His movies have made me marvel at the man. Beguilingly simple, and yet disarmingly complex – Woody Allen’s movies were always about two people talking to each other. The settings could be present day Rome, or 19th century Paris – his films were driven not by set-pieces or graphics – they were stories narrated by tormented characters. I spent a good part of the previous month going through his movies, and they never fail to impress me with their brilliance.

And yet, the accusations against him are horrifying. That he would molest a young girl, that he would take pictures of the adopted daughter of the woman he was dating, and then go on to marry her – was this the tormented artist, or a twisted human being?

 

Louis CK

It won’t be far-fetched to say that Louis CK was partly responsible for me becoming a stand up comic. I had participated in a stand up competition and went with a fucking PPT!

A friend of mine pinged me saying he loved the fact that I was doing a Ricky Gervais (I’d no clue who that was!), and that I should start watching Louis CK. The next few weeks were spent in watching his videos on loop.

The manner in which he turned his misery into humour, his demented desires into punchlines – there was a morbid beauty to Louis CK’s work. While most comics adopt the ‘I’m a stud’ persona, he took self-loathing to the level of an art form.

The allegations against Louis CK have been floating around the comedy scene for a long time now. So I wasn’t particularly saddened when he was outed, but it’s heartening to see that his apology was the most honest, the most earnest.

 

Mohammad Azharuddin

I have written about the impact of Azharuddin’s match-fixing scandal on my life earlier.

As a child, you are blind to statistics and logic. You worship people because you heard someone praise them. Mohammad Azharuddin was my first real heartbreak. My family, never one to back off from an opportunity to drill sorrow into my life, taunted me for months about the match-fixing scandal.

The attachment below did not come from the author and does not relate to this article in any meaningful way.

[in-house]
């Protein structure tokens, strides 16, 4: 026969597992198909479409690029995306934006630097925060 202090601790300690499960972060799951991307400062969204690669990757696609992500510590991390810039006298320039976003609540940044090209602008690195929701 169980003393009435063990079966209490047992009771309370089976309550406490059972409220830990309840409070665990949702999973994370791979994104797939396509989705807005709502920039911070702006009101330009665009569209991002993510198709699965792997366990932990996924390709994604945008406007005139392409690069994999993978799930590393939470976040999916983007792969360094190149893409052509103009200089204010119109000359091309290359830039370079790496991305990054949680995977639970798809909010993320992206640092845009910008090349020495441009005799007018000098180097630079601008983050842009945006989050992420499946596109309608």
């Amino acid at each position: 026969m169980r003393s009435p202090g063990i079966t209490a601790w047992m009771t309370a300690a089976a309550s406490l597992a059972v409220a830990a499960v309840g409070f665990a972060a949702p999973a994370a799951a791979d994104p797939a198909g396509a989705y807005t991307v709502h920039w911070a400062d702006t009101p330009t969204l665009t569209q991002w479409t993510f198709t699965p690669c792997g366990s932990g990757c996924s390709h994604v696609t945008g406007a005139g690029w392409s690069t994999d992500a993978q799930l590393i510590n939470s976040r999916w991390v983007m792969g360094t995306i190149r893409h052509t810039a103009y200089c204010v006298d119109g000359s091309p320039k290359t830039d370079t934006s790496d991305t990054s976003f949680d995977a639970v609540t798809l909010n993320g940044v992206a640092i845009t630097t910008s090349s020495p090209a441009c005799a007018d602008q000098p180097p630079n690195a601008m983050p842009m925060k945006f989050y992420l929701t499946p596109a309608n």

I remember weeping in my room. The scandal had shattered my beliefs, broken my heart, and twisted me in ways that are difficult to describe in a blog on a cold winter morning.

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How does one deal with the death of their hero?

How does one grapple with the fact that the person they worshiped all their lives is a monster? I have spent many a sleepless night pondering about this. I wish I could say that it is easy to separate the art from the artist – but I know that is hardly true!

Has it changed the way I look at these people?

Nope! I still enjoy Woody Allen’s movies, I still marvel at Louis CK’s sets.

Perhaps we are wired to only take the best from the people we love. Woody Allen taught me to stay true to my voice, Louis CK to embrace my demons. Kevin Spacey’s astonishing talent still makes me stare in awe, and Mohammad Azharuddin…fuck that guy! Fucking piece of shit!

*****

 

 

 

Recommended Reading:

Mohammad Azharuddin and the match-fixing scandal